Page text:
Japan Cryptocurrency Business Association Releases Opinion Brief on Cryptoasset Management


The Japan Cryptocurrency Business Association (JCBA), an organization that strives for the sound development of the cryptoasset (virtual currency) business in Japan, released an opinion brief to the public on October 11 regarding regulations for cryptoasset management that were discussed by the organization on September 24. The brief is the result of opinion exchanges with cryptoasset custodians and other affiliated parties, taking their viewpoints into consideration with the purpose of contributing to the maintenance of a cryptoasset system that balances user protections and stable market development.


The topic for the opinion brief was the newly added cryptoasset management clause for cryptoasset exchangers in amendments to Japan’s Payment Services Act announced on May 31 of this year.


In the amended Payment Services Act, cryptoasset management carries the definition of “management of cryptoassets on behalf of other parties.” However, the JCBA points out that “this definition does not clearly state what sort of business content actually falls under ‘cryptoasset management’ for custodians who handle cryptoasset deposits for users,” and the brief attempts to clarify the scope of regulations by exemplifying cases that do and do not fall under “management.”


Moreover, the brief includes a section that states “management of cryptoassets on behalf of other parties” should be interpreted as a situation that satisfies the following three conditions: “(a) the cryptoasset custodian subject to these regulations has the authority to transfer the assets to any destination based solely on their own judgement and not the will of the user, (b) return of the cryptoassets subject to these regulations to the user has been assured, and (c) safekeeping of cryptoassets subject to these regulations is for the user’s convenience.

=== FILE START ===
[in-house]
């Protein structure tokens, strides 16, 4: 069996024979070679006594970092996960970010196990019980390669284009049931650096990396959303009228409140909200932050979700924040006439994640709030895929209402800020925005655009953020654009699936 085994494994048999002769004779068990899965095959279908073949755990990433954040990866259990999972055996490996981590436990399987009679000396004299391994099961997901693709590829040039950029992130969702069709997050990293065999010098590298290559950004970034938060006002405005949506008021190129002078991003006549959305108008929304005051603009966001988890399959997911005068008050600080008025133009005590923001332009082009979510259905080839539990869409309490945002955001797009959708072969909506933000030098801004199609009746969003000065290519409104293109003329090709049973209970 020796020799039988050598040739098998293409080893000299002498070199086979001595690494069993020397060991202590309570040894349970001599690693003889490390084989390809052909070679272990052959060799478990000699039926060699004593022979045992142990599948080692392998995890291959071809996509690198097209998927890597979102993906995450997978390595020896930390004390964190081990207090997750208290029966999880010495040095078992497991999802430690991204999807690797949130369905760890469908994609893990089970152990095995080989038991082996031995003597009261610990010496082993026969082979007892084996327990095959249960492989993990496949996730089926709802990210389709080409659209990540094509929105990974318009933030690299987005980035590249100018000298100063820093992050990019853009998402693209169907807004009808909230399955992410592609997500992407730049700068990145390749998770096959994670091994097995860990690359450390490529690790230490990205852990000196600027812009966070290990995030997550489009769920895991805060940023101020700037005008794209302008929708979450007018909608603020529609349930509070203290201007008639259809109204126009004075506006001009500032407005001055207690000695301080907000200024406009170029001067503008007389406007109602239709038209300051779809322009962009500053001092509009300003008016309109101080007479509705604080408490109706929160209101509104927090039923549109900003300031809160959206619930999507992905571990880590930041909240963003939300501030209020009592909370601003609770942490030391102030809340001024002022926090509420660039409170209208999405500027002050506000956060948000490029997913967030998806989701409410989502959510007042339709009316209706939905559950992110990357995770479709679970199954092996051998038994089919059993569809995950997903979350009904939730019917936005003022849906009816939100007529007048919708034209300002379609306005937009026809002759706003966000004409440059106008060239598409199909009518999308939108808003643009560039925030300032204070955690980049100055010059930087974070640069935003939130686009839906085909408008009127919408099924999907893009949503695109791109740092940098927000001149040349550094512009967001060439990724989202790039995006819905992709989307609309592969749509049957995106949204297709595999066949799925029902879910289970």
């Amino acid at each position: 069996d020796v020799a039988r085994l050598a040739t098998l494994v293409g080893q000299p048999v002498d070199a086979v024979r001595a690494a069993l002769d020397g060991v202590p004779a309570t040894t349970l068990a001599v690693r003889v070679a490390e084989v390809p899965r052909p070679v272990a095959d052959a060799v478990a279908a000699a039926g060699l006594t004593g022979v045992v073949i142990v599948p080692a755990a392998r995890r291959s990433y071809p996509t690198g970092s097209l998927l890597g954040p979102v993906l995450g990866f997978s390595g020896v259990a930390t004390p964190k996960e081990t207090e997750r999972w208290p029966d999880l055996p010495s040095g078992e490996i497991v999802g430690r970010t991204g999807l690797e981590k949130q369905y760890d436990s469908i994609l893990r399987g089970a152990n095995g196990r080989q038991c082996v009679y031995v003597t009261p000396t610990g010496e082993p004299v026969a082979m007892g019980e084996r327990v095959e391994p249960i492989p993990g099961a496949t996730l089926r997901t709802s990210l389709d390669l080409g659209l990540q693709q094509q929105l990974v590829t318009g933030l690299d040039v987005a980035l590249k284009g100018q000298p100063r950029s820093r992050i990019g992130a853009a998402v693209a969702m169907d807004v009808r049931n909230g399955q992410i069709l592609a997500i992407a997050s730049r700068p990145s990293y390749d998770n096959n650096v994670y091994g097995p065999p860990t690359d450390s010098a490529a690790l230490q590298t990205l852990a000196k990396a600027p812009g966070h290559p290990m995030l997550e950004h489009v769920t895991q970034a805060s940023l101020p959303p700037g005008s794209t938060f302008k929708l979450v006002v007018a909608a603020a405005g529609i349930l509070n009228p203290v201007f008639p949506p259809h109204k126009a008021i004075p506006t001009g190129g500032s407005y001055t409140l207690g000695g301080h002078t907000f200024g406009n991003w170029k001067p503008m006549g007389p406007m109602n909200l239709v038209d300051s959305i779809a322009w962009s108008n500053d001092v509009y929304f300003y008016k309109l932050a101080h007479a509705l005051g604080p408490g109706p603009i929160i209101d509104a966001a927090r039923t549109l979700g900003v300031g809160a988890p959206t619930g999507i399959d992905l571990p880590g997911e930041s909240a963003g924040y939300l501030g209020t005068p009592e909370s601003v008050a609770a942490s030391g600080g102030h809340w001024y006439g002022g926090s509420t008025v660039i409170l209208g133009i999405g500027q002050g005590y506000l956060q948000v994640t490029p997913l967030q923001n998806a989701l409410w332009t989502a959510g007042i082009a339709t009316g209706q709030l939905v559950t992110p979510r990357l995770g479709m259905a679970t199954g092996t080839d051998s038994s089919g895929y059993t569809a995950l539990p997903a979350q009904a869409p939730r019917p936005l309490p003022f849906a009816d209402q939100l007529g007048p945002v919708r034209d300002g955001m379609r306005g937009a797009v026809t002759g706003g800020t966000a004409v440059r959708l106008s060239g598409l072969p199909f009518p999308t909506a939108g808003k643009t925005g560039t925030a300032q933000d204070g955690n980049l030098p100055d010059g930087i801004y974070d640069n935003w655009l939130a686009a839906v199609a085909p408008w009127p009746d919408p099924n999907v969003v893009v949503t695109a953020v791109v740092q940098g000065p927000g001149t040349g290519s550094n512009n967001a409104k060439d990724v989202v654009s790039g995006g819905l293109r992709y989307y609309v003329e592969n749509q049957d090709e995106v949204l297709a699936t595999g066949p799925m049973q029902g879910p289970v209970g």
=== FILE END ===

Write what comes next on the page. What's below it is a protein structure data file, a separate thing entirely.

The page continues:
Examples of cases that are considered “cryptoasset management” include “cases that make it possible for a user to deposit cryptoassets at an operator, with the operator sending a certain amount of assets from the user’s balance to another user without the original user’s signature or transferring assets equivalent to a user’s balance to an address designated by the user” and “cases that use 2-out-of-2 secret sharing in which one piece of a private key goes to the user and the operator retains the other, with the operator’s piece of the key aggregated to decrypt the entire key at the time of signing.” Examples of what would not be considered “cryptoasset management” include “a client-side wallet in which only the user can control their cryptoassets” and “the Lightning Network (because an operator cannot control a user’s cryptoassets based on their own judgement).”


Furthermore, the brief requests “reflecting such scenarios appropriately in Cabinet of Japan ordinances and operative guidelines, in consideration of items to be regulated by the ordinances from the Cabinet of Japan going forward,” paving the way for more specific development of laws and regulations governing cryptocurrency in Japan.


*This article was written by FISCO.